Stage Listings


Stage listings are compiled by Guardian staff. Performance times may change; call venues to confirm. Reviewers are Robert Avila, Rita Felciano, and Nicole Gluckstern. Submit items for the listings at For further information on how to submit items for the listings, see Picks.



Fear SF Playhouse, Stage Two, 533 Sutter, SF; $12-25. Opens Tues/25, 8pm. Runs nightly through Oct 31, 8pm. Un-Scripted Theater Company performs improvised horror stories.

Pellas and Melisande Cutting Ball Theater, Exit on Taylor, 277 Taylor, SF; 1-800-838-3006, $10-50. Previews Fri/21-Sat/22, 8pm; Sun/23, 5pm. Opens Oct 27, 8pm. Runs Thurs, 7:30; Fri-Sat, 8pm (also Sat, 2pm); Sun, 5pm. Through Nov 27. Cutting Ball Theater performs Rob Melrose's new translation of Maurice Maeterlinck's avant-garde classic.

Race American Conservatory Theater, 415 Geary, SF; (415) 749-2228, $10-85. Previews Fri/28-Sat/22 and Tues/25, 8pm (also Sat/22, 2pm); Sun/23, 7pm. Opens Oct 26, 8pm. Runs Tues-Sat, 8pm (Nov 1, performance at 7pm; also Wed and Sat, 2pm); Sun, 2pm (no matinee Oct 26; additional show Nov 6 at 7pm). Through Nov 13. ACT performs David Mamet's wicked courtroom comedy.

Richard III Curran Theatre, 445 Geary, SF; 1-888-746-1799, $35-150. Opens Wed/19, 7:30pm. Runs Tues-Fri, 7:30pm; Sat, 2 and 8pm; Sun, 3pm. Through Oct 29. Kevin Spacey plays the lead in this Sam Mendes-directed production of the Shakespeare classic.

The Rover, or the Banish'd Cavaliers, The American Clock Hastings Studio Theater, 77 Geary, SF; (415) 749-2228, $10 ($15 for both productions). Oct 19-Nov 5, performance times vary. American Conservatory Theater's Masters of Fine Arts program presents plays in repertory by Aphra Behn and Arthur Miller.

Savage in Limbo Actors Theatre of San Francisco, 855 Bush, SF; (415) 345-1287, $26-38. Opens Wed/21, 8pm. Runs Wed-Sat, 8pm. Through Dec 3. Actors Theatre of San Francisco performs John Patrick Shanley's edgy comedy.

You Will Gonna Go Crazy Bayanihan Community Center, 1010 Mission, SF; 1-800-838-3006, $7-17. Opens Fri/21, 8pm. Runs Fri-Sat, 8pm; Sun, 3pm. Through Oct 30. Kularts presents a multimedia dance-theater play.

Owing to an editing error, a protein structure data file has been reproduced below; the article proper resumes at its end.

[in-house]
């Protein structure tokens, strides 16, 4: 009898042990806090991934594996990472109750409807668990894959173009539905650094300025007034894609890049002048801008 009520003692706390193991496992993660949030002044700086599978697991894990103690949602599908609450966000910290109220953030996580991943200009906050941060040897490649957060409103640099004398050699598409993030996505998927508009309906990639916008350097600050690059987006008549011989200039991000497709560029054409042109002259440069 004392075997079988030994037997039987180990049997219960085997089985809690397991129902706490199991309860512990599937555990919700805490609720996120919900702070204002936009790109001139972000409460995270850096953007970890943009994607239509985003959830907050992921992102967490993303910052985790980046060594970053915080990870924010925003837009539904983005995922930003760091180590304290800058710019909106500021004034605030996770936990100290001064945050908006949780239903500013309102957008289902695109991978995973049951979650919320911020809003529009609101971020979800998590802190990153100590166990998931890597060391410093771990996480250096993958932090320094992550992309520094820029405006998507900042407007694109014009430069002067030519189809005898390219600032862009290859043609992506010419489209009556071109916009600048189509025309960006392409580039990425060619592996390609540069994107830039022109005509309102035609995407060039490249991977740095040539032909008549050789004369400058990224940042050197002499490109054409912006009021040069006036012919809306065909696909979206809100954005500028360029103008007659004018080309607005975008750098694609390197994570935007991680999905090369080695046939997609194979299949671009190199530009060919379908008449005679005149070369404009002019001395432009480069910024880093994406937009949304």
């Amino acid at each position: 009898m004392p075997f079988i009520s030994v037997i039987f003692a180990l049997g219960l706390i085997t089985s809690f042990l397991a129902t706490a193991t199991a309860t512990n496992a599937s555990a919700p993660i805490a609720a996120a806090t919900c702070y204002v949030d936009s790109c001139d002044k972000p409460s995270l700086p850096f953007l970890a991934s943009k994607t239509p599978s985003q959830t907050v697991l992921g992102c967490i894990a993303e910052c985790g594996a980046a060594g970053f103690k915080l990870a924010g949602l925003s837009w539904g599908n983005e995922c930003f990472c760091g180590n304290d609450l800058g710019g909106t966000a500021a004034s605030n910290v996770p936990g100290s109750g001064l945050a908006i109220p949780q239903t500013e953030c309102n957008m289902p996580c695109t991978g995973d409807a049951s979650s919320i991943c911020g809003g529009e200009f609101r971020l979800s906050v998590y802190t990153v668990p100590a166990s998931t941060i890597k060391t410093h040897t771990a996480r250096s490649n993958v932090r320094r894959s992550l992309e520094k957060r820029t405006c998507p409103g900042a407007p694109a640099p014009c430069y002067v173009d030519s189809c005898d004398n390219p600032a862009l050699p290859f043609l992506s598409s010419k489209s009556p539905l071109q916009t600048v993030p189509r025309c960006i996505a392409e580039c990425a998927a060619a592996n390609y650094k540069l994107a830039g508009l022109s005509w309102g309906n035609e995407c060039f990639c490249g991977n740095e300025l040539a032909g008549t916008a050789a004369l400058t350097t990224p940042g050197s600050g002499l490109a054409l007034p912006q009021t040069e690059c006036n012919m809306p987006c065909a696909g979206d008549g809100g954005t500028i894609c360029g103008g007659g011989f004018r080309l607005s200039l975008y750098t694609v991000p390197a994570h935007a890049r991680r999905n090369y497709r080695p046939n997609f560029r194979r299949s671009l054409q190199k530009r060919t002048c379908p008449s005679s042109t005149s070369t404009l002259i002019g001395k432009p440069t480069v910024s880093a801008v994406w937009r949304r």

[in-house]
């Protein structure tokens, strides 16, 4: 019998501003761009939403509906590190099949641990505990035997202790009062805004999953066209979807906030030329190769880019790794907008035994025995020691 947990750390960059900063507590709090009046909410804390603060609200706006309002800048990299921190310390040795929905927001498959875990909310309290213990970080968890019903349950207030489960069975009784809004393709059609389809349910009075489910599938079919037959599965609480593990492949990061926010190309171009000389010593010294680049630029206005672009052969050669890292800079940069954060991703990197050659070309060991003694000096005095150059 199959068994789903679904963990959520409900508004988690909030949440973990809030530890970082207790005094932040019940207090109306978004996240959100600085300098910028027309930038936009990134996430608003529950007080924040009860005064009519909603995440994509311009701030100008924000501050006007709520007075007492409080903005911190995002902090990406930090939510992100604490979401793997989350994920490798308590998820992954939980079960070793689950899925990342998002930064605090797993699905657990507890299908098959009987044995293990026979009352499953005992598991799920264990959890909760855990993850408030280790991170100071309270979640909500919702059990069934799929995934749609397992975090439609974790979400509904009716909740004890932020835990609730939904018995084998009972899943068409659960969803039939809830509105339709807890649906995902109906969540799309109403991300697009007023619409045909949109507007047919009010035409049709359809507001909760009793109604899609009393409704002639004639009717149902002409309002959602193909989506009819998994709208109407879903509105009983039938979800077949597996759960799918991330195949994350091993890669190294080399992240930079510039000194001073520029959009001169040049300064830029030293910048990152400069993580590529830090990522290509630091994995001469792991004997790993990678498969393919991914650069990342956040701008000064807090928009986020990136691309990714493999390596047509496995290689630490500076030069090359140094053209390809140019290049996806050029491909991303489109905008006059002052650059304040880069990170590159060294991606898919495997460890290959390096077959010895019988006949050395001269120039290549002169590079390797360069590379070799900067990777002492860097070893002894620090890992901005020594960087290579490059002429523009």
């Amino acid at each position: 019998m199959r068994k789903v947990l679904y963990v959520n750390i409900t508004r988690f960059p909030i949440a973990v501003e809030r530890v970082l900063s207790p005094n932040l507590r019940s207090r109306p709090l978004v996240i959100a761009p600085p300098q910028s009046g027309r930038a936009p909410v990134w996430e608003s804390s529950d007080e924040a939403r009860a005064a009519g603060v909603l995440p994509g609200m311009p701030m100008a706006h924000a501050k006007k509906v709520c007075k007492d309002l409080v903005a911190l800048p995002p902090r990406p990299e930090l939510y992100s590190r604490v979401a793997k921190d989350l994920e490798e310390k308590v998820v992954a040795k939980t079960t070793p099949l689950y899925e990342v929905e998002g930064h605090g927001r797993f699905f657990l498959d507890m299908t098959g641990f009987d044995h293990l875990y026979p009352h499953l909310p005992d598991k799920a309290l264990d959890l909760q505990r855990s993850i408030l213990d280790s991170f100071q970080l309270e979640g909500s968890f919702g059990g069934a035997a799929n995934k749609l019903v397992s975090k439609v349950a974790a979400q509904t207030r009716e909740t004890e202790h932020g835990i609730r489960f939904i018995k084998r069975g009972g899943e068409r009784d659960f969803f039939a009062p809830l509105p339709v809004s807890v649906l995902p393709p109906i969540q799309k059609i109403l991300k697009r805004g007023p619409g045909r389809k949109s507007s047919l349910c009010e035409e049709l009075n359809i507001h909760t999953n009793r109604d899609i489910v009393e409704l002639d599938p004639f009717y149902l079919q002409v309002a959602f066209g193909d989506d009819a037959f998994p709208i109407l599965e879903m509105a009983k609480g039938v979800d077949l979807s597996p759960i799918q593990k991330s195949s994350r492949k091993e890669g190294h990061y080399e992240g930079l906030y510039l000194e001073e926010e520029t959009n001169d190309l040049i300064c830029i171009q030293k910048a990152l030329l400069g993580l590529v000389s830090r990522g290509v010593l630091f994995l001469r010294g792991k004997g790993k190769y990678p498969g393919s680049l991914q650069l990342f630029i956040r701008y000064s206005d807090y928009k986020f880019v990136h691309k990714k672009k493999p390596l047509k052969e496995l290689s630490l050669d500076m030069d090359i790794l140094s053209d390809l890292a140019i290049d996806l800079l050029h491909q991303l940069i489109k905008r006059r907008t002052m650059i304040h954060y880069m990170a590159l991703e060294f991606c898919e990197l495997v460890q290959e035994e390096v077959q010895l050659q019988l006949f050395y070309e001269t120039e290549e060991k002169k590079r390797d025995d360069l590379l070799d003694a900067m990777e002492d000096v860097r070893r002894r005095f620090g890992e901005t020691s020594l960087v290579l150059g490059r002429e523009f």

Doubt: A Parable Live Oak Theatre, 1301 Shattuck, Berk; $12-15. Opens Fri/21, 8pm. Runs Fri-Sat, 8pm; Nov 13, 2pm. Through Nov 19. Actors Ensemble of Berkeley performs John Patrick Shanley's Pulitzer-winning drama.

Rambo: The Missing Years Cabaret at Marsh Berkeley, 2120 Allston, Berk; (415) 282-3055, $15-50. Opens Thurs/20, 7pm. Runs Thurs-Fri, 7pm; Sat, 8:30pm. Through Dec 10. Howard "Hanoi Howie" Petrick presents his solo show about being an anti-war demostrator — while also serving in the Army.

Sam's Enchanted Evening TheaterStage at Marsh Berkeley, 2120 Allston, Berk; (415) 282-3055, $15-50. Opens Thurs/20, 8pm. Runs Thurs-Fri, 8pm; Sat, 8:30pm. Through Nov 26. The Residents wrote the script and did the musical arrangements for this musical, featuring singer Randy Rose and pianist Joshua Raoul Brody.


"AfroSolo Arts Festival" Various venues, SF; Free-$100. Through Thurs/20. The AfroSolo Theatre Company presents its 18th annual festival celebrating African American artists, musicians, and performers.

Almost Nothing, Day of Absence Lorraine Hansberry Theatre, 450 Post, SF; (415) 474-8800, $43-53. Wed-Sat, 8pm (also Sat, 2pm); Sun, 2pm. Through Nov 20. Lorraine Hansberry Theatre performs one-act plays by Marcos Barbosa and Douglas Turner Ward.